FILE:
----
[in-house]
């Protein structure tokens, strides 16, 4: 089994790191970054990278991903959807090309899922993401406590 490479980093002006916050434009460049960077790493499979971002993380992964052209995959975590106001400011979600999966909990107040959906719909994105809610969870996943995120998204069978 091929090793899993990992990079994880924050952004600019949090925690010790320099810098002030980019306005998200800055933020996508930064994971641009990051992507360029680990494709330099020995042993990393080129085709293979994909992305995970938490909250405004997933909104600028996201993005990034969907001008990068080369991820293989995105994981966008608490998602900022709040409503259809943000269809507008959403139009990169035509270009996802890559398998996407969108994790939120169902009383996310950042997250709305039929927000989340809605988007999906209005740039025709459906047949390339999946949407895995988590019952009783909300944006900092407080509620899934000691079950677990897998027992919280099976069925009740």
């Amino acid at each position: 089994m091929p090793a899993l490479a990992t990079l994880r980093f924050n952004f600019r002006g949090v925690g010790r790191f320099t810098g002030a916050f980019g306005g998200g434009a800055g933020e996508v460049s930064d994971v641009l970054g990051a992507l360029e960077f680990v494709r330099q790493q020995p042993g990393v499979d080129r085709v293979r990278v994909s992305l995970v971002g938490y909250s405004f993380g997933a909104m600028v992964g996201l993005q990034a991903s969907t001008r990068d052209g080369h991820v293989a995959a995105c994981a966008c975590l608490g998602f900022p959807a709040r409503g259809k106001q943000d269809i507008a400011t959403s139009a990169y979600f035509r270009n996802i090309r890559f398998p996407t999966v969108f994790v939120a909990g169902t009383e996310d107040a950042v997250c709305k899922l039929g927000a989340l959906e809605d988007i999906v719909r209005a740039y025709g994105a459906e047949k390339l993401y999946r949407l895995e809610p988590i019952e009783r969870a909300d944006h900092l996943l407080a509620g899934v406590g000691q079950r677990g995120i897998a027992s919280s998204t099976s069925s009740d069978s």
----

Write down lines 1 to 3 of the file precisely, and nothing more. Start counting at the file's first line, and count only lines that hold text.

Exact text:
[in-house]
């Protein structure tokens, strides 16, 4: 089994790191970054990278991903959807090309899922993401406590 490479980093002006916050434009460049960077790493499979971002993380992964052209995959975590106001400011979600999966909990107040959906719909994105809610969870996943995120998204069978 091929090793899993990992990079994880924050952004600019949090925690010790320099810098002030980019306005998200800055933020996508930064994971641009990051992507360029680990494709330099020995042993990393080129085709293979994909992305995970938490909250405004997933909104600028996201993005990034969907001008990068080369991820293989995105994981966008608490998602900022709040409503259809943000269809507008959403139009990169035509270009996802890559398998996407969108994790939120169902009383996310950042997250709305039929927000989340809605988007999906209005740039025709459906047949390339999946949407895995988590019952009783909300944006900092407080509620899934000691079950677990897998027992919280099976069925009740």
């Amino acid at each position: 089994m091929p090793a899993l490479a990992t990079l994880r980093f924050n952004f600019r002006g949090v925690g010790r790191f320099t810098g002030a916050f980019g306005g998200g434009a800055g933020e996508v460049s930064d994971v641009l970054g990051a992507l360029e960077f680990v494709r330099q790493q020995p042993g990393v499979d080129r085709v293979r990278v994909s992305l995970v971002g938490y909250s405004f993380g997933a909104m600028v992964g996201l993005q990034a991903s969907t001008r990068d052209g080369h991820v293989a995959a995105c994981a966008c975590l608490g998602f900022p959807a709040r409503g259809k106001q943000d269809i507008a400011t959403s139009a990169y979600f035509r270009n996802i090309r890559f398998p996407t999966v969108f994790v939120a909990g169902t009383e996310d107040a950042v997250c709305k899922l039929g927000a989340l959906e809605d988007i999906v719909r209005a740039y025709g994105a459906e047949k390339l993401y999946r949407l895995e809610p988590i019952e009783r969870a909300d944006h900092l996943l407080a509620g899934v406590g000691q079950r677990g995120i897998a027992s919280s998204t099976s069925s009740d069978s």